Tesla Moving Its Headquarters to Texas, a State Where it Cannot Sell its Vehicles Directly to Customers
While the majority of companies are looking to leave Texas because of political reasons, Tesla CEO Elon Musk announced that the electric automaker would relocate its headquarters to Austin, Texas from Palo Alto, California. Musk announced the news during Tesla's annual shareholder event. The move is one that Tesla has been discussing for a long time now, but is finally putting into action. In Musk's words, the move is being made because of housing affordability and long commute times.
Goodbye California, Hello Texas
"Our factory is like five minutes from the airport, 15 minutes from downtown, and we're going to create an ecological paradise here because we're out on the Colorado River," said Musk. "It's going to be great."
Despite Musk's move to set up shop in Austin, the automaker still has plans to expand its actives in California. Production at its Fremont factory will be boosted by 50 percent. Tesla makes a lot of sense for Tesla, as the company recently began developing a Tesla gigafactory in the state in 2020. The state is also home to one of the locations for SpaceX, which is another one of Musk's companies. So, the move makes plenty of sense.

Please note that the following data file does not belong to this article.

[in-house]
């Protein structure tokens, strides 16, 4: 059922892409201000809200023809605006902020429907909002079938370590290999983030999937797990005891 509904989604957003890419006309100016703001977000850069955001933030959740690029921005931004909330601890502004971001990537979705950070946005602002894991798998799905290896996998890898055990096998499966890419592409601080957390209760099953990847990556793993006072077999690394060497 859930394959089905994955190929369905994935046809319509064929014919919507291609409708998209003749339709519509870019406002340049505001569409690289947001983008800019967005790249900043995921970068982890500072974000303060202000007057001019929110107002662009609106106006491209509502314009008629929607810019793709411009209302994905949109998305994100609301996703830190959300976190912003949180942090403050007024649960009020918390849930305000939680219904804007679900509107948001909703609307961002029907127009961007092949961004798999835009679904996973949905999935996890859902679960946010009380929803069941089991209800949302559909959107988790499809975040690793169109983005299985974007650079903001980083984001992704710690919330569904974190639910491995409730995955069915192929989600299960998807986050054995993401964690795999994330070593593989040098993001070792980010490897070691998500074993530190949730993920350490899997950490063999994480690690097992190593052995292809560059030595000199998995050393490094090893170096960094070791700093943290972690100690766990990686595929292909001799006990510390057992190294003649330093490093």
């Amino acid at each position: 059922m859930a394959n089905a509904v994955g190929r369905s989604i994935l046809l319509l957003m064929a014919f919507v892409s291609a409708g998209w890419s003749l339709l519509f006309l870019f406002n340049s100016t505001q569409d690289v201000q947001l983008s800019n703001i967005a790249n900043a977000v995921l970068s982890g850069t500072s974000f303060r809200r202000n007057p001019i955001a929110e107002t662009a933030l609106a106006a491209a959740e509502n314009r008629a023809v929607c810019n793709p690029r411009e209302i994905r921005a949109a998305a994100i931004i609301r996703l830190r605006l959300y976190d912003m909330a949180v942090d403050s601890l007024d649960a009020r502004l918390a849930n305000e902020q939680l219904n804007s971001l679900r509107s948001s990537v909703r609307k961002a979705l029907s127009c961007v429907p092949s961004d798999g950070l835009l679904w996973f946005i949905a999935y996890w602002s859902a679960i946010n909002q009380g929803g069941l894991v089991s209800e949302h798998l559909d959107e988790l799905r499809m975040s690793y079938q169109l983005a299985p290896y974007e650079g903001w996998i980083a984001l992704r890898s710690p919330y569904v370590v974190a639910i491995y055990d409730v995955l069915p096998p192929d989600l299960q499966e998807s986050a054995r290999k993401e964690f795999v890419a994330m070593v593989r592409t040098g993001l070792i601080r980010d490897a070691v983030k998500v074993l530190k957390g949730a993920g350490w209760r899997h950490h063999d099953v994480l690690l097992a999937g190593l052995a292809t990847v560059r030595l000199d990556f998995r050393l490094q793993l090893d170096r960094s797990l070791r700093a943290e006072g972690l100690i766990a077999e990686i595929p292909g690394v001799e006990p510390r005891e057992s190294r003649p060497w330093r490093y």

The decision to go from California to Texas also comes after a few run-ins between the state and electric car company. Last year, officials in Alameda County, California forced Tesla to shut down its factory in Fremont, California over safety corners for the brand's workers. Musk went on to ignore the order and reopened the factory while simultaneously downplaying the COVID-19 pandemic. The CEO took to Twitter to announce that Tesla would be using the county. Things had gone sour between the two.
One Big Downside
While Texas will certainly be a good place for Musk, as the state has no personal income tax, it's going to be a problem state for consumers. The state has some auto dealer franchise laws in place that don't allow Tesla to sell vehicles to consumers in Texas. Other automakers have to sell their vehicles to independently owned third-park businesses, or dealerships, that can then sell vehicles to shoppers. Since Tesla sells cars directly to consumers, it's in a bind in the state. The Legislature that would be able to change the law last met on May 31, 2021 and won't meet again until 2023. So, Texans will continue to have to jump through loopholes to buy an electric car from the automaker.
California has been a kind place for Tesla through the years. Tesla set up shop in the state in 2003. The state gave the electric automaker tax breaks, grant funding, favorable policies from government organizations, and many incentives. We're interested to see what Texas brought to the table for Tesla to make the move.
- Tesla is Changing the Battery Cell Chemistry in its Standard-Range Models
- Stellantis, LG Partner For EV Battery Plant for North American Cars
- Ford Maverick Hybrid Rated at 42 MPG City, Delayed Until 2022
- Mercedes-Benz EQS Gets an EPA Estimated Range of 350 Miles
- 2022 Ford Mustang V8 Loses 10 Horsepower Because of Emissions Regulations
- AAA Study Finds Driver-Assist Systems Struggle in Bad Weather
- J.D. Power Study Finds That New Owners Don’t Use a Lot of Advanced Tech Features
- Semiconductor Chip Shortage Could Extend Well Into 2022